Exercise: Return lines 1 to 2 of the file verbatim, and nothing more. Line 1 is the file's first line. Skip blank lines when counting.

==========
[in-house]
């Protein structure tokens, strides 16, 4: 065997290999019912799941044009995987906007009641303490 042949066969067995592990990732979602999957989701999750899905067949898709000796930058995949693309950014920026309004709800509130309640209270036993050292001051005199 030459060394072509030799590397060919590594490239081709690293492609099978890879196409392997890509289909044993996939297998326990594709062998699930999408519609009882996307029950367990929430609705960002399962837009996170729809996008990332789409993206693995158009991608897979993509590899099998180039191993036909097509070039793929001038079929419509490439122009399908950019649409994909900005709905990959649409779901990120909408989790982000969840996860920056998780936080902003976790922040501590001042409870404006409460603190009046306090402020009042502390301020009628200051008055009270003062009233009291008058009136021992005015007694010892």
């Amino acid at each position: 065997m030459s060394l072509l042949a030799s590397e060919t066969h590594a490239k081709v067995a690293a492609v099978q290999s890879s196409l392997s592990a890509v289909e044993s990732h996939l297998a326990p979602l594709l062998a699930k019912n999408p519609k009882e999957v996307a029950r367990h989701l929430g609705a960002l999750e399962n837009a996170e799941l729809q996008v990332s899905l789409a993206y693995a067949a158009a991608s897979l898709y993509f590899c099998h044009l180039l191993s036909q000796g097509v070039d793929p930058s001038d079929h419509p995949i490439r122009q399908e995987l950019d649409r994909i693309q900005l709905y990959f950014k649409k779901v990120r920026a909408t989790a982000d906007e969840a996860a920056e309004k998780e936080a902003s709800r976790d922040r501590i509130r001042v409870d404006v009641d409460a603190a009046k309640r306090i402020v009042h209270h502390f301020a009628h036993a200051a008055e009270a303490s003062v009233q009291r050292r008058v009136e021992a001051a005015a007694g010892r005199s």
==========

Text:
[in-house]
């Protein structure tokens, strides 16, 4: 065997290999019912799941044009995987906007009641303490 042949066969067995592990990732979602999957989701999750899905067949898709000796930058995949693309950014920026309004709800509130309640209270036993050292001051005199 030459060394072509030799590397060919590594490239081709690293492609099978890879196409392997890509289909044993996939297998326990594709062998699930999408519609009882996307029950367990929430609705960002399962837009996170729809996008990332789409993206693995158009991608897979993509590899099998180039191993036909097509070039793929001038079929419509490439122009399908950019649409994909900005709905990959649409779901990120909408989790982000969840996860920056998780936080902003976790922040501590001042409870404006409460603190009046306090402020009042502390301020009628200051008055009270003062009233009291008058009136021992005015007694010892």